Evangelicals and Social Engagement

 — Sept. 15, 200715 sept. 2007

“Evangelical theology stresses the importance of a personal relationship with God in Jesus Christ and sees the transformation of individuals as an important part of the transformation of the world. However, the notion of a purely privatized faith in which the gospel only affects individual, personal or family life but has no wider implications for society must be rejected as inadequate.”

These words, taken from a new statement from the World Evangelical Alliance (WEA), point to an increasing commitment of the Evangelical community to address social issues and structures. The Philadelphia Statement on Evangelical Social Engagement is a summary of the discussions at a consultation on faith, providence and political involvement held July 31, 2007 at Palmer (Eastern Baptist) Theological Seminary, Philadelphia. The consultation was conducted by the WEA’s Theological Commission. The statement is not an approved policy statement of any Evangelical body.

For many people, Evangelicalism is synonymous with the Religious Right, at least in its U.S. forms. People like Jerry Falwell, Pat Robertson, and Oral Roberts represent the public persona of the 1980s hegemony of right-wing politics in the Evangelical world. Numerous studies have shown the influence of Evangelicals in the presidential elections of Ronald Reagan, George Bush, sr., and George W. Bush, as well as numerous senators, members of Congress, and even local judges. In Canada, Evangelical involvement in party policy has been more controversial. Stockwell Day’s electoral prospects were seriously diminished by public suspicions of his religious faith. Stephen Harper has carefully proscribed discussion of his personal faith in order to avoid similar suspicions. In both the U.S. and Canada, right wing political causes have corresponded closely with the social issues discussed and addressed in many churches of an Evangelical persuasion. The continued influence of this constituency is undeniable, but it is now being challenged by other Evangelical voices.

Since the 1960s the Sojourners Community, led by the Rev. Jim Wallis, and numerous other groups have been the voice of the Evangelical social conscience. Some of these groups have experienced increasing attention from the media in the past few years. During the 2004 U.S. election, Call to Renewal promoted an active media campaign in the press, on tv and radio, and over the internet that declared “God is not a Republican or a Democrat!” Also in 2004, Ronald Sider published a book entitled “The Scandal of the Evangelical Conscience.” This book called Evangelicals to be more vocal in their commitment for social concerns.

Since 2003 Richard Cizik, vice president for governmental affairs at the National Association of Evangelicals (NAE), has been promoting what he calls “creation care.” This theologically articulated form of environmentalism has not been without controversy in the NAE constituency, but Cizik has stood his ground. He has insisted that Evangelicals take global warming seriously, and as a result has been challenged to resign by James Dobson of Focus on the Family. Although the NAE has not taken an official stance on global warming, other Evangelical leaders have established the Evangelical Climate Initiative in order to address these question in the Evangelical community.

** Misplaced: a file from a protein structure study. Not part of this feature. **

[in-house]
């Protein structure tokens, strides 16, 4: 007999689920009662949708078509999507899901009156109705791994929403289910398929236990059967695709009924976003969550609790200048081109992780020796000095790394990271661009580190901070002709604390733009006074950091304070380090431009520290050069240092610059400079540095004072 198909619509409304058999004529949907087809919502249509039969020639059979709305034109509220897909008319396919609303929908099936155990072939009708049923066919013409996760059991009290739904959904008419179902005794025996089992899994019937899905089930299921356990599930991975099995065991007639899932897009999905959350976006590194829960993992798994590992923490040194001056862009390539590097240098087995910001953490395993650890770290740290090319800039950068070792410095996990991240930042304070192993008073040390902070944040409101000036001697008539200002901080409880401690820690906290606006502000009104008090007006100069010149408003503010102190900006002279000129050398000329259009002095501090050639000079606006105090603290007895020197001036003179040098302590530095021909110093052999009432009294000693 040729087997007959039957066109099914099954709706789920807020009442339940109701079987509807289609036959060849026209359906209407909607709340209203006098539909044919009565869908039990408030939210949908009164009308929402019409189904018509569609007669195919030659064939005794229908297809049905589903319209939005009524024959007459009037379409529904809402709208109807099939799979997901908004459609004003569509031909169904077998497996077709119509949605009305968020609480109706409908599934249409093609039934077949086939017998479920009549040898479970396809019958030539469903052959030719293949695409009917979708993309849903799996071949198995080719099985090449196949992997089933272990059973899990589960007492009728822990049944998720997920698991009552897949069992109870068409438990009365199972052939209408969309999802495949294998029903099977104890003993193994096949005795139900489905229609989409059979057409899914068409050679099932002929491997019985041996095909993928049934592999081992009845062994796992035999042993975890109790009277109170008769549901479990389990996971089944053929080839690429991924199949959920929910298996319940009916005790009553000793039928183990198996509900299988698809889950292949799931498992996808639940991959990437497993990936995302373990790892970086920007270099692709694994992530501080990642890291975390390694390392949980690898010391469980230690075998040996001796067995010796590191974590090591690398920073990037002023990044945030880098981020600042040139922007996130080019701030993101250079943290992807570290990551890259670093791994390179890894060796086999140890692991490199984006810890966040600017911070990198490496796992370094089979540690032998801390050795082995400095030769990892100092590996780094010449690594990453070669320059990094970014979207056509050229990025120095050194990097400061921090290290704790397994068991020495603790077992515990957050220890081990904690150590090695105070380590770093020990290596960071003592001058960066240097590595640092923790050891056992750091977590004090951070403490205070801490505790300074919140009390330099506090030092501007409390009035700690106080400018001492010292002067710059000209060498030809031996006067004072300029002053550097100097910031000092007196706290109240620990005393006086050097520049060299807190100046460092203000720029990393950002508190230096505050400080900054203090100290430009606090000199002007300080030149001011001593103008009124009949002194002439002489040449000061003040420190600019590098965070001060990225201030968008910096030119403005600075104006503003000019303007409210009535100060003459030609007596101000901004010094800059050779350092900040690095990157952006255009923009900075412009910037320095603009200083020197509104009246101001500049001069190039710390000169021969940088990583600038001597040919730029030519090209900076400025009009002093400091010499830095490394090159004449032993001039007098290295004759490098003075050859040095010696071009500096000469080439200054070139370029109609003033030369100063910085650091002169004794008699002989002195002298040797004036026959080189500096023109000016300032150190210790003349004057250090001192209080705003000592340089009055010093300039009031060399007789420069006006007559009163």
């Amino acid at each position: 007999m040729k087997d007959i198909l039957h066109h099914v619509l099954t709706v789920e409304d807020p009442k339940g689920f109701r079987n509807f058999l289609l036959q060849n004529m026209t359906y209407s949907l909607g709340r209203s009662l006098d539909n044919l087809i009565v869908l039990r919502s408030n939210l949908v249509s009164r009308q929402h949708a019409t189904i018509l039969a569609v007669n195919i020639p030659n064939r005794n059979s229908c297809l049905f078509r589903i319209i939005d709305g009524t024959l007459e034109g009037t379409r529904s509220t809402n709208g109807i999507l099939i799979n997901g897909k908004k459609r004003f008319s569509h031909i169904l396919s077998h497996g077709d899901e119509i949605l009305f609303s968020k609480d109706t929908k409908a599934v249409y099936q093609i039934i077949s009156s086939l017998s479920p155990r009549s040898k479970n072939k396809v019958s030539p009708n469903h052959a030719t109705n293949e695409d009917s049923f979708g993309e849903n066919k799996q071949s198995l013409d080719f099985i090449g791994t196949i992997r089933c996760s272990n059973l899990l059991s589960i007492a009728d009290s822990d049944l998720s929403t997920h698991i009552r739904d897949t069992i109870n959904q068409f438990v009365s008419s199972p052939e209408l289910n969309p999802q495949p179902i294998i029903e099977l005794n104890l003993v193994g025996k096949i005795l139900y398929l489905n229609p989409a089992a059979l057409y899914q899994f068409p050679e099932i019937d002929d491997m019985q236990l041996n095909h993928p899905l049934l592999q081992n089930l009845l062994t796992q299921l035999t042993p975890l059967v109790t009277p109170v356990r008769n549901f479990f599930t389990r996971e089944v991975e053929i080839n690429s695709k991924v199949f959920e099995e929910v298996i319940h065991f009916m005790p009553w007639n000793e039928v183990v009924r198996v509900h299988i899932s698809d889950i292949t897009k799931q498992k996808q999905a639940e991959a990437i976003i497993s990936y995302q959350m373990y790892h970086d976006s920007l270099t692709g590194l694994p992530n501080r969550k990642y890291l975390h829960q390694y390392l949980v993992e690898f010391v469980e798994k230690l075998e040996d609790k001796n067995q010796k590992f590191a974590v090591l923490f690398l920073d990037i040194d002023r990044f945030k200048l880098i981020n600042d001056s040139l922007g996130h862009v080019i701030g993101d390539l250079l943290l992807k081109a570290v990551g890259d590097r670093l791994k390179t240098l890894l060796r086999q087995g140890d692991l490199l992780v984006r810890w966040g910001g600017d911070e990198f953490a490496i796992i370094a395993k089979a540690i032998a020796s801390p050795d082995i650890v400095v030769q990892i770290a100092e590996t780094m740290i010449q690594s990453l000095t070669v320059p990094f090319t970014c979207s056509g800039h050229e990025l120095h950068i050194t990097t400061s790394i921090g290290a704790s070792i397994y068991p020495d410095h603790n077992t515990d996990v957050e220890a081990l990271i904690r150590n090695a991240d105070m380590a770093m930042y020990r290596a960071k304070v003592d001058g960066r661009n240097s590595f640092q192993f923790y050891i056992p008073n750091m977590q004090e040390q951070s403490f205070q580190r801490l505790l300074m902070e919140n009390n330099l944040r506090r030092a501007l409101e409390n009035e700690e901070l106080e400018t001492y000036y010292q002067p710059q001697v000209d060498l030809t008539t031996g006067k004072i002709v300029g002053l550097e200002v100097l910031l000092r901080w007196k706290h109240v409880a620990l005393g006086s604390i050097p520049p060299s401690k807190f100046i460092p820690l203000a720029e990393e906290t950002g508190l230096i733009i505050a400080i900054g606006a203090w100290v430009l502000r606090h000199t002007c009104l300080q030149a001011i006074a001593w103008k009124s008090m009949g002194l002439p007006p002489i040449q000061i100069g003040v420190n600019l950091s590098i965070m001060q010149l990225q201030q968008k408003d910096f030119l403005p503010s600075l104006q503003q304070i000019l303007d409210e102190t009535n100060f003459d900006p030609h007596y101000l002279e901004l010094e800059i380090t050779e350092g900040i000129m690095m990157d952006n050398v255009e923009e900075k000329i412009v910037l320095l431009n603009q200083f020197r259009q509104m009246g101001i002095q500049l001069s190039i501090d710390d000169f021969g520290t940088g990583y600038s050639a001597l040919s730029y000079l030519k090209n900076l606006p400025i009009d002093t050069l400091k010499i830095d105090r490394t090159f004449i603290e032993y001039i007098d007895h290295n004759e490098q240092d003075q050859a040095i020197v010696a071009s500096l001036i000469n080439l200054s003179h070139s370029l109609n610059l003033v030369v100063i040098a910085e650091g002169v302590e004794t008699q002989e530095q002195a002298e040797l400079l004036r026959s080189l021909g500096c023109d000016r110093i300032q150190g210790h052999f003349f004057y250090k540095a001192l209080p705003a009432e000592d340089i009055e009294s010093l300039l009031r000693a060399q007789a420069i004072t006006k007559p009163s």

Under the heading “A Call to Kingdom Living,” the Philadelphia Statement states:

“there are important areas common to most societies where followers of Jesus Christ must pray and work for the kingdom, such as seeking human rights and religious liberty, working against corruption, violence and war, alleviating poverty, protecting the family and the sanctity of life, and caring for creation…

The church, as the primary community in which the kingdom of God is manifested, ought to embody the graceful principles of that kingdom and bear witness in life, word and action to the power of the gospel to transform lives and societies…

The church must not use political power merely as a means of self-protection, but should seek the benefit of the community in which it lives with humility repentance, and in a spirit of unity.”

Posted: Sept. 15, 2007 • Permanent link: ecumenism.net/?p=349
Categories: NewsIn this article: environment, Evangelicals, justice, peace, social policy, statements, theology, World Evangelical Alliance
Transmis : 15 sept. 2007 • Lien permanente : ecumenism.net/?p=349
Catégorie : NewsDans cet article : environment, Evangelicals, justice, peace, social policy, statements, theology, World Evangelical Alliance

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